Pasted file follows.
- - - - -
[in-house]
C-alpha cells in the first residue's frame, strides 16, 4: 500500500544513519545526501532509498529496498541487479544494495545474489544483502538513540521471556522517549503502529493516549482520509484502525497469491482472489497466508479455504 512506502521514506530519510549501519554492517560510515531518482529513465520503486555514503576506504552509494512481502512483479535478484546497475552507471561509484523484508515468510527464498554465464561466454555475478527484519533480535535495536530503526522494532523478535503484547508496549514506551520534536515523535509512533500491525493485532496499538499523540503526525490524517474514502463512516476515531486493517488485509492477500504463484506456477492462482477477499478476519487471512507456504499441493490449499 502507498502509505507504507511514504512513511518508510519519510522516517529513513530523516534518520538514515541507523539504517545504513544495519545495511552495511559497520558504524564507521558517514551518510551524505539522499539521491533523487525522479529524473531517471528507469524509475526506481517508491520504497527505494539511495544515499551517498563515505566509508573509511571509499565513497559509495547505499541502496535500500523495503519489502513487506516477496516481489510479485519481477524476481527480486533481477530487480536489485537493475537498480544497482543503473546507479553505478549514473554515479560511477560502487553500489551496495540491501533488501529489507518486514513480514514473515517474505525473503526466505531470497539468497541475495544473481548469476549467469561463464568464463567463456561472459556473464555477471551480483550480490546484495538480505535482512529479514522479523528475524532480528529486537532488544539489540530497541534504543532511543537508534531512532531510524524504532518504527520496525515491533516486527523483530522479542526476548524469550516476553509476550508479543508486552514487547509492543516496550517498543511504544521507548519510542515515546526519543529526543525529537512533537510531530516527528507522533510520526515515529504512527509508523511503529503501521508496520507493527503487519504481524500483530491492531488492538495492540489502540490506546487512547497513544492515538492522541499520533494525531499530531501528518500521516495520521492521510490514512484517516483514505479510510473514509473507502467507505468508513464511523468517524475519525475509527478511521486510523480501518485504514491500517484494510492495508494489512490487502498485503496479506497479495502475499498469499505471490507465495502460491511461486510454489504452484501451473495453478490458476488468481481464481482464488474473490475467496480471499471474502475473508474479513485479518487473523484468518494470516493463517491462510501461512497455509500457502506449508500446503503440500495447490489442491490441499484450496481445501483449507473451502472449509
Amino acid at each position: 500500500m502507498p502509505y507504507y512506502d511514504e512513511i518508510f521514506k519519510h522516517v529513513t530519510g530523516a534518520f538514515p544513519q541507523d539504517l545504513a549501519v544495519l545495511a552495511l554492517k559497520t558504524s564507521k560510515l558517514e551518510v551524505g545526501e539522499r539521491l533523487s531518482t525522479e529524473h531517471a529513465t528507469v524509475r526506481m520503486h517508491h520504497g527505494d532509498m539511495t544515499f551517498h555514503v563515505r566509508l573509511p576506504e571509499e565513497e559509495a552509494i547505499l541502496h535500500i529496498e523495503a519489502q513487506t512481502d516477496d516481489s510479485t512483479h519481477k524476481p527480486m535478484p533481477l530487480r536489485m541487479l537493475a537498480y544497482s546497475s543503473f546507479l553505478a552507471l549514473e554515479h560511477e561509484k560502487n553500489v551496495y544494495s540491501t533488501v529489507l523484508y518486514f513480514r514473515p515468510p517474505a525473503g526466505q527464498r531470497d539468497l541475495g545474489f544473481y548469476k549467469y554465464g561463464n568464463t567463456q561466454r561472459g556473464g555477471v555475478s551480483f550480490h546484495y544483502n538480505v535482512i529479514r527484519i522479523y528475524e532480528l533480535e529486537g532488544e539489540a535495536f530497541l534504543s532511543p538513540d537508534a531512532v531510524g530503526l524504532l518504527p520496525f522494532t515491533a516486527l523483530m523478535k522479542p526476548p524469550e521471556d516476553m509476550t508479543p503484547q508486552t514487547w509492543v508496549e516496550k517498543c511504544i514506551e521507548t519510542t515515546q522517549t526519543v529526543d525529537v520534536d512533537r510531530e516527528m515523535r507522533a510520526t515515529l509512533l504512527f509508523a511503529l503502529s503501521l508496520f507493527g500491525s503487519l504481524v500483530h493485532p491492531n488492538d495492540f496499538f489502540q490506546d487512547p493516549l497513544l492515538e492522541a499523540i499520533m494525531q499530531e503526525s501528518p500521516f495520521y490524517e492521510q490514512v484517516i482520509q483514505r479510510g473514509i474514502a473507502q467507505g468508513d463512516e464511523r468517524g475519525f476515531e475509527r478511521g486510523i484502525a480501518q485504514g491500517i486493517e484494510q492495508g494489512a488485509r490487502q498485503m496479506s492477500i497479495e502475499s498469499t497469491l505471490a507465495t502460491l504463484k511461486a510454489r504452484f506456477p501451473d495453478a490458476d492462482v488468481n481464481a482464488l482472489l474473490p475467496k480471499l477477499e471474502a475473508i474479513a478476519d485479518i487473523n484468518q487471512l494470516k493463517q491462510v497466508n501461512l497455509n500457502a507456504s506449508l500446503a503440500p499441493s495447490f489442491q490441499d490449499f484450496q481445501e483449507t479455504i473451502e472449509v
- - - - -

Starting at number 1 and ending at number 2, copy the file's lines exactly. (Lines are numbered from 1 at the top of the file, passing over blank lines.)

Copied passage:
[in-house]
C-alpha cells in the first residue's frame, strides 16, 4: 500500500544513519545526501532509498529496498541487479544494495545474489544483502538513540521471556522517549503502529493516549482520509484502525497469491482472489497466508479455504 512506502521514506530519510549501519554492517560510515531518482529513465520503486555514503576506504552509494512481502512483479535478484546497475552507471561509484523484508515468510527464498554465464561466454555475478527484519533480535535495536530503526522494532523478535503484547508496549514506551520534536515523535509512533500491525493485532496499538499523540503526525490524517474514502463512516476515531486493517488485509492477500504463484506456477492462482477477499478476519487471512507456504499441493490449499 502507498502509505507504507511514504512513511518508510519519510522516517529513513530523516534518520538514515541507523539504517545504513544495519545495511552495511559497520558504524564507521558517514551518510551524505539522499539521491533523487525522479529524473531517471528507469524509475526506481517508491520504497527505494539511495544515499551517498563515505566509508573509511571509499565513497559509495547505499541502496535500500523495503519489502513487506516477496516481489510479485519481477524476481527480486533481477530487480536489485537493475537498480544497482543503473546507479553505478549514473554515479560511477560502487553500489551496495540491501533488501529489507518486514513480514514473515517474505525473503526466505531470497539468497541475495544473481548469476549467469561463464568464463567463456561472459556473464555477471551480483550480490546484495538480505535482512529479514522479523528475524532480528529486537532488544539489540530497541534504543532511543537508534531512532531510524524504532518504527520496525515491533516486527523483530522479542526476548524469550516476553509476550508479543508486552514487547509492543516496550517498543511504544521507548519510542515515546526519543529526543525529537512533537510531530516527528507522533510520526515515529504512527509508523511503529503501521508496520507493527503487519504481524500483530491492531488492538495492540489502540490506546487512547497513544492515538492522541499520533494525531499530531501528518500521516495520521492521510490514512484517516483514505479510510473514509473507502467507505468508513464511523468517524475519525475509527478511521486510523480501518485504514491500517484494510492495508494489512490487502498485503496479506497479495502475499498469499505471490507465495502460491511461486510454489504452484501451473495453478490458476488468481481464481482464488474473490475467496480471499471474502475473508474479513485479518487473523484468518494470516493463517491462510501461512497455509500457502506449508500446503503440500495447490489442491490441499484450496481445501483449507473451502472449509